print "$_\n"
      sort { lc $a cmp lc $b }
        grep { ! /^#/ }
          split m{ / }x,
            ( "usr/bin/perl/#comment/blah" );


my $string   = "usr/bin/perl/#comment/blah";
my @splat    = split m{ / }x, $string;
my @grepped  = grep { ! /^#/ } @splat;
my @sorted   = sort { lc $a cmp lc $b } @grepped;
my @reversed = reverse @sorted;
foreach my $item ( @reversed ) { print "$item\n"; }

Has rather more chances of bugging up, if only from misspellings.

use strict and use warnings

Ensure the first lines of any code you write contain:

use strict;
use warnings;

These will catch some of the commonest mistakes, like trying to write to read-only filehandles, variables you only use once (probably misspellings), and so on. You may also find use diagnostics; helpful: it translates warnings into something more descriptive and gives you ideas on how to fix stuff.

Check your variables

OK, so you’ve not made life difficult for yourself in the first place. And it’s still not working. What next? Well, in general, you will know roughly where the cock up is: it’s probably close to the last bit of code you typed (or in a subroutine/modules used by that code you just typed). Sprinkling some print statements around liberally in the general area is a dirty but extremely effective way of debugging:

my $var = "this";
if ( $var = "that" ) { print "TRUE\n"; }

Oops. Add print $suspect_variables:

my $var = "this";
if ( $var = "that" ) { print "$var\n"; print "TRUE\n"; }

Assignment != equality

Ah. We have commited Perl goof number 1: getting = (assignment) and == (numerical equality) mixed up:

$a = 20;
if ( $a = 2 ) { print "TRUE\n"; }

$a is assigned the value 2, which returns the value 2, which isn’t undef or 0, so it’s TRUE. D’oh! In a similar vein, don’t get eq and == mixed up, and don’t get = and =~ mixed up in regexes.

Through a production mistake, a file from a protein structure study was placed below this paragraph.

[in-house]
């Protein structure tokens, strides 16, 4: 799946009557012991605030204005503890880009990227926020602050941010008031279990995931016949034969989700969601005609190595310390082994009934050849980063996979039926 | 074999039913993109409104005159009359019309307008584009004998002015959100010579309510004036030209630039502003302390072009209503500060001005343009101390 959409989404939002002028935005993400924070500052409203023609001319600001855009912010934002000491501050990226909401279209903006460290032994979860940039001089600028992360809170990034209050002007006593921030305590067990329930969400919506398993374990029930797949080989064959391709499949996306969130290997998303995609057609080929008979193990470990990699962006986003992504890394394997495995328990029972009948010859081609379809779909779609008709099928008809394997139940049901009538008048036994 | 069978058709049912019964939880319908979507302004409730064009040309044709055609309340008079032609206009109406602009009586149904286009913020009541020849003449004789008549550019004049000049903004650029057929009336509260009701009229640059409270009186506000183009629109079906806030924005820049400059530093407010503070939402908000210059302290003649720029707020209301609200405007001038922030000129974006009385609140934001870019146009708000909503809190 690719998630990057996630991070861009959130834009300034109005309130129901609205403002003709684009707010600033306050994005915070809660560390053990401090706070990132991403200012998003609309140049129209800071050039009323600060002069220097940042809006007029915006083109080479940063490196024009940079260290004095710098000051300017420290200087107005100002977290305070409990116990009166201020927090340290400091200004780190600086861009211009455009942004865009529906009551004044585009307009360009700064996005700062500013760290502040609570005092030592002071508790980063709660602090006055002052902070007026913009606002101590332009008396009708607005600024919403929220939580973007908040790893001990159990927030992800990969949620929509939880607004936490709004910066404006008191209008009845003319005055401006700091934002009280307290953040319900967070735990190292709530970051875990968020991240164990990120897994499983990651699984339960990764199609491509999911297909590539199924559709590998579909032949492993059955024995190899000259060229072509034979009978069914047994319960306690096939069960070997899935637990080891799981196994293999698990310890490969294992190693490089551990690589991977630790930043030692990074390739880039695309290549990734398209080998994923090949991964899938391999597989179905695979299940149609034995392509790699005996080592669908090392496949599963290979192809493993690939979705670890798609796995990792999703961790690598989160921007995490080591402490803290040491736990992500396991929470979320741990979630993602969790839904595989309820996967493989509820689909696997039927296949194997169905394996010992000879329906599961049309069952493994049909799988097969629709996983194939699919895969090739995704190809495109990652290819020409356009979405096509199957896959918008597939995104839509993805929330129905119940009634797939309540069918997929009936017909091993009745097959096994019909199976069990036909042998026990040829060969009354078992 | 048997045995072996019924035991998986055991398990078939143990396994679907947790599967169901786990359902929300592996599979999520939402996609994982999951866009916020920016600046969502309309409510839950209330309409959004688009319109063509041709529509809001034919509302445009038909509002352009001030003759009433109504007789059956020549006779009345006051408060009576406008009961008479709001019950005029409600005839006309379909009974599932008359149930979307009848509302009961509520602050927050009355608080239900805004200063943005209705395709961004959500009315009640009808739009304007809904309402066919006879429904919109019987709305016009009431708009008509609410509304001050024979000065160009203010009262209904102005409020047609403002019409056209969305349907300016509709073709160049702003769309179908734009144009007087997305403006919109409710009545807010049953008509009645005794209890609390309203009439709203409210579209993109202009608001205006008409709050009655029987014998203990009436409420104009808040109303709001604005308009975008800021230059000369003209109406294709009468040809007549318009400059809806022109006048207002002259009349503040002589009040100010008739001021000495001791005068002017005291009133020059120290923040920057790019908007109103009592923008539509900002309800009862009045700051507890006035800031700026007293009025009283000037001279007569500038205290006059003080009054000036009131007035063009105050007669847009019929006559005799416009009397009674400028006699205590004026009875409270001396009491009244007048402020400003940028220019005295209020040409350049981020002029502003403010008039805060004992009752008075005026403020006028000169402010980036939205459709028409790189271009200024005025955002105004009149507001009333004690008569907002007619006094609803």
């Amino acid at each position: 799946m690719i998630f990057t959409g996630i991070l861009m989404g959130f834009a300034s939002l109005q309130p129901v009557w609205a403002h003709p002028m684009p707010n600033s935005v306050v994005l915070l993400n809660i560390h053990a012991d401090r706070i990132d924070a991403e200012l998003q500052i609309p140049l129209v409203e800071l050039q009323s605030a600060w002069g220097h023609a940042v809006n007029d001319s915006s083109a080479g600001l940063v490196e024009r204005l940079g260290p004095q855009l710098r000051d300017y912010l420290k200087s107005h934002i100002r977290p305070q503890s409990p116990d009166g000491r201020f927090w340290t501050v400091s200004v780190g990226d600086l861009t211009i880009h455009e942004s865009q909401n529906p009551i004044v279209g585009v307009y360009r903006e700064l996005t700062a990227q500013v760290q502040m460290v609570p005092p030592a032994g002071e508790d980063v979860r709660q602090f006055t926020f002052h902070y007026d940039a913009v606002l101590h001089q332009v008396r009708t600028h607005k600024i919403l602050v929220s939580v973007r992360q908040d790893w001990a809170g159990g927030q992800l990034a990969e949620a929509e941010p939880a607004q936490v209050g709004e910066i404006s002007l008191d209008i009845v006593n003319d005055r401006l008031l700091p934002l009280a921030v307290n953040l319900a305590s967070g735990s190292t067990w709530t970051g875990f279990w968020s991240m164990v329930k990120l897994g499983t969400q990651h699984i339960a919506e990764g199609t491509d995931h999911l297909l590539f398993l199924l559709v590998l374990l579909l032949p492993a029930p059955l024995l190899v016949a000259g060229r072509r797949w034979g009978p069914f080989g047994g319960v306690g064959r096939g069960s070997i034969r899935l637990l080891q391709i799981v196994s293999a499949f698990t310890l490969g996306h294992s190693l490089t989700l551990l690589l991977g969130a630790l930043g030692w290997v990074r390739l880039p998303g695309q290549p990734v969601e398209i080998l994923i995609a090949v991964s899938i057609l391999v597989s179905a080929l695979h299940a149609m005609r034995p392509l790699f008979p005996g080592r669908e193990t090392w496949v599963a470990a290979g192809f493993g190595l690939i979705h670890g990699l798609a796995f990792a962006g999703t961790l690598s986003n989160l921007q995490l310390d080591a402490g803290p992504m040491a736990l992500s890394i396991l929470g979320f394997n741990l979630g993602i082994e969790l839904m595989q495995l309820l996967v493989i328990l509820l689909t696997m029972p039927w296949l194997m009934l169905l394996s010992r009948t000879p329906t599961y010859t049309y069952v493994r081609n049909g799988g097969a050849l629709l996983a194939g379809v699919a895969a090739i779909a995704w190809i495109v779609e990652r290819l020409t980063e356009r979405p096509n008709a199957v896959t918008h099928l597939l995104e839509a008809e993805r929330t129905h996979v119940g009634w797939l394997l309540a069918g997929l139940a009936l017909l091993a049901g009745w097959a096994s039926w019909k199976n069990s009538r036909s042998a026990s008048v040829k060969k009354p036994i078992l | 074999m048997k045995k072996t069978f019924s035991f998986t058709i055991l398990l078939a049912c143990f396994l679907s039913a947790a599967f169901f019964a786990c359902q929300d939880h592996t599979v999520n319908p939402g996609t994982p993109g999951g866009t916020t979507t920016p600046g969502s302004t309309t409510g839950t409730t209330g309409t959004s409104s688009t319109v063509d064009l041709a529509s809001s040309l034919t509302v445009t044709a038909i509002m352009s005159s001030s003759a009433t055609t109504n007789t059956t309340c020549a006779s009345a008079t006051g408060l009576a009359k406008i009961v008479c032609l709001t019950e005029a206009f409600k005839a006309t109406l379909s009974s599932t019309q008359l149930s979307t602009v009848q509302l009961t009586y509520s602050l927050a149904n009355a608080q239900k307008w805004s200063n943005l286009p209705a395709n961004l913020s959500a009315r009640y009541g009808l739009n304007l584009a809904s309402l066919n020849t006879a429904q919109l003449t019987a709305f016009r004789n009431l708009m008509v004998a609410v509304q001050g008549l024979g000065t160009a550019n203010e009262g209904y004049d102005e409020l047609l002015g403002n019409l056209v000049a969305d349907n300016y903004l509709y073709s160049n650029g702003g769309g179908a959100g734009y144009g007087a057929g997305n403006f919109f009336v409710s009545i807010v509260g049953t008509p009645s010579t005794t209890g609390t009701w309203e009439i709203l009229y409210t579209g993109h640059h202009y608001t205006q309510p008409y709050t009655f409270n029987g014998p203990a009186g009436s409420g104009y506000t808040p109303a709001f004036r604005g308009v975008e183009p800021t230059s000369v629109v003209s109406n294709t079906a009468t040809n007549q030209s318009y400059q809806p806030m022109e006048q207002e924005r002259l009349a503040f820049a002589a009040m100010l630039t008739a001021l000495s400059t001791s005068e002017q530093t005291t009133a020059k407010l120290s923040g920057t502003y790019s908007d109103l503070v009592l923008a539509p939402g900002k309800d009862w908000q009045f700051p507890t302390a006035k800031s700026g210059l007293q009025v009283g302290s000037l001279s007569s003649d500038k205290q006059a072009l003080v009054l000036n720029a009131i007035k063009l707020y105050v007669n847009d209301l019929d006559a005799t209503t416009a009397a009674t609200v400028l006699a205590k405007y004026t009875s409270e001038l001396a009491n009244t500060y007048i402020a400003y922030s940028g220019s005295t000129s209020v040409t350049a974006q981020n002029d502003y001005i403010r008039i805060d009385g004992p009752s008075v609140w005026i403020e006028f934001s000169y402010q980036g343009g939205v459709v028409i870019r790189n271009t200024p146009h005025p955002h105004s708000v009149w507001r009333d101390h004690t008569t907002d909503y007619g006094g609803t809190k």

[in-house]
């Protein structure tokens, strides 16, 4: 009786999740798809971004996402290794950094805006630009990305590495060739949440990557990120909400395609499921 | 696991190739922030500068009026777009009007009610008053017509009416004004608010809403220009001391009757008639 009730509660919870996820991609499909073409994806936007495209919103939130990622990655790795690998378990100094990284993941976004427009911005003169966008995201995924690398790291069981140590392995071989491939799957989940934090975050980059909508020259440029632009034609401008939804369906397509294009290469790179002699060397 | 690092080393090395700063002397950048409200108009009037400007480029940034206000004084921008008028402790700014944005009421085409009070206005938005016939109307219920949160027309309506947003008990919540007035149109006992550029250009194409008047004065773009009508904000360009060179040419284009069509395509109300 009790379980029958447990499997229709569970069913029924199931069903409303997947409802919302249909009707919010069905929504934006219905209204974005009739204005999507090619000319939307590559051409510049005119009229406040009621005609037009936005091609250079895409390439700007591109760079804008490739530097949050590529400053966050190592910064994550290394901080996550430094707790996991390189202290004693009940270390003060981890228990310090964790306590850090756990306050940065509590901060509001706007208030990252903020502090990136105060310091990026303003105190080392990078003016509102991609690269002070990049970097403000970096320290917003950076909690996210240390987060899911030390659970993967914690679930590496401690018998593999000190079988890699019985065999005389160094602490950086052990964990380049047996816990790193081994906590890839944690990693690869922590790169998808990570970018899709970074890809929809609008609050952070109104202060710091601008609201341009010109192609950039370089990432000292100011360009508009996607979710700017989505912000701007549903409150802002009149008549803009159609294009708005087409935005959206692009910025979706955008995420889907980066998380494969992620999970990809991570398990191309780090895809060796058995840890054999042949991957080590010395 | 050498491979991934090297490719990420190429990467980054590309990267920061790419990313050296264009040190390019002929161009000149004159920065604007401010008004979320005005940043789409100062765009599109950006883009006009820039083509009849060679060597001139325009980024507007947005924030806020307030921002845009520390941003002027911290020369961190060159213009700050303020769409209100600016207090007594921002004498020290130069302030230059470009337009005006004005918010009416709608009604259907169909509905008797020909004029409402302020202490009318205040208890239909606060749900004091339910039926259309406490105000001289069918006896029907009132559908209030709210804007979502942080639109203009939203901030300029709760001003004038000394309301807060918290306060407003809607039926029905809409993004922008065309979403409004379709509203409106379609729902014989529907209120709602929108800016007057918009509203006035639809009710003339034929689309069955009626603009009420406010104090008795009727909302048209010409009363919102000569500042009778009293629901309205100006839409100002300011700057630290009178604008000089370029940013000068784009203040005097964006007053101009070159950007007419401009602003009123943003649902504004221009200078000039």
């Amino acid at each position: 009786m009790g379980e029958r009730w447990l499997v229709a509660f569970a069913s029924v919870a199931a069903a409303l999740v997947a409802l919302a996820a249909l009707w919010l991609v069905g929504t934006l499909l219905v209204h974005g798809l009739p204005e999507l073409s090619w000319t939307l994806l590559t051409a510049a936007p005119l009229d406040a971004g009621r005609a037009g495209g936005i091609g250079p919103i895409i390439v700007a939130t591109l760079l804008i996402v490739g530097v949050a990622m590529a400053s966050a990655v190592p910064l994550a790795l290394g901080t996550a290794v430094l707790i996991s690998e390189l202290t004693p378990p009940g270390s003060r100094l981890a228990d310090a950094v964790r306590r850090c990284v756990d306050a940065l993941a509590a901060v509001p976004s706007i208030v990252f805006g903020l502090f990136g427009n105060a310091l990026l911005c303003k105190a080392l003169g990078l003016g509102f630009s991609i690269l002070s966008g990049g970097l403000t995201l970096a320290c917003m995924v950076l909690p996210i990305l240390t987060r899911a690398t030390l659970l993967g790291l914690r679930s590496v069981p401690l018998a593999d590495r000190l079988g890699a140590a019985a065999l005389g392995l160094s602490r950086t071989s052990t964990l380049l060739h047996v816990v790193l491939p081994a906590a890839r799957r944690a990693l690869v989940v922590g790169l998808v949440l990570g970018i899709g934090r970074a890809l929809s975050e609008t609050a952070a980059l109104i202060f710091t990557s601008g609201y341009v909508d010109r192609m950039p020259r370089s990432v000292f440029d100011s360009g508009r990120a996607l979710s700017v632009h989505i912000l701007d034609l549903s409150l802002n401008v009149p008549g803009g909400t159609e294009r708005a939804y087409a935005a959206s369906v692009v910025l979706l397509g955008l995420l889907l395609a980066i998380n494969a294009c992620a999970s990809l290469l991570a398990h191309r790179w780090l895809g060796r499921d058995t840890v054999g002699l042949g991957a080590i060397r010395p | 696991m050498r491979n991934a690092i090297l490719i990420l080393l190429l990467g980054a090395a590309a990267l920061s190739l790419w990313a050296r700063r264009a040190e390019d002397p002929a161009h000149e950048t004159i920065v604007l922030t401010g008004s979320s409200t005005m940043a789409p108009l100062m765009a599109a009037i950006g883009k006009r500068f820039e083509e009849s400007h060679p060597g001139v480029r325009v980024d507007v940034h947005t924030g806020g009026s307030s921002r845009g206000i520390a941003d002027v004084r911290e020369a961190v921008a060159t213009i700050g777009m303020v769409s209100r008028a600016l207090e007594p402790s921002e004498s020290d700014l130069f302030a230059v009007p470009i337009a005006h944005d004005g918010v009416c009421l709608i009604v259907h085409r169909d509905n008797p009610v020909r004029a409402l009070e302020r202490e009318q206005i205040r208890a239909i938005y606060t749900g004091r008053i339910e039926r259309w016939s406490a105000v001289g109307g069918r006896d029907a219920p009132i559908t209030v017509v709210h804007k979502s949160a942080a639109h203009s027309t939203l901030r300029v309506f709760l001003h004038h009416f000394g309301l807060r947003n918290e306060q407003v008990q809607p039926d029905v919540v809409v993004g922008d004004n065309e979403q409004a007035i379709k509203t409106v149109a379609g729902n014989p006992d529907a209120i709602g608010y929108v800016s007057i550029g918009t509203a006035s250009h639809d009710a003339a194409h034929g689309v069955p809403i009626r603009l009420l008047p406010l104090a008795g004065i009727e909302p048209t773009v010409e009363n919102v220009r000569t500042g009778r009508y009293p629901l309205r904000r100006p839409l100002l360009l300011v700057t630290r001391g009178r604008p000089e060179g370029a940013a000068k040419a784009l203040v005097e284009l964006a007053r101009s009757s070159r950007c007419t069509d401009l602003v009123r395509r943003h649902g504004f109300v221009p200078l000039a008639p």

Dump your data

Sprinkling about print statements may be augmented by the use of any of the following.

For things nastier than a single string, like objects or hashrefs:

use Data::Dumper;
print Dumper( \$very_complex_data_structure );

For redirecting output:

open STDOUT, '>', "stdout.txt" or die $!;
open STDERR, '>', "stderr.txt" or die $!;
print "output this";
warn "whinge about this";

For avoiding Error 500: You can't write Perl when playing with CGI applications (if anyone actually does that any more!):

use CGI::Carp qw( fatalsToBrowser );


Besides messing up = and ==, some other frequent cock-ups include…

Messing up pairs and semicolons. It’s very easy to lose track of paired things like {} [] <> and (). Most text editors have a brace-matching function that will help you find missing braces and parentheses. Whether or not you’ve remembered to put a ; at the end of every line is also a common source of problems.

Quotes are even better at this; quotes in the general sense of " ", <<"HEREDOC"; HEREDOC\n, / /, s##!! , qx@@ , and tr||| . Don’t forget to escape quotes if you have to embed them. Furthermore, be warned: the ‘wrong’ line may be reported when an uncompilable program complains about things like this:

$string = "forgot the quote at the end,;
# so perl thinks the remaining lines are still string
print qq:$_\n: for ( 1.. 10 ) # and forgot the semicolon here too
print " and only now does it realise something bad has happened";
String found where operator expected at D:\Steve\perl\ line 4, 
    at end of line (Missing semicolon on previous line?)
Can't find string terminator ' " ' anywhere before EOF at D:\Steve\perl\ line 4.

Miscellaneous gotchas

Arrays and lists index from 0, not 1. Don’t forget many Perl operators will return different things in list or scalar context too: splice, localtime, each and arrays being common cases in point.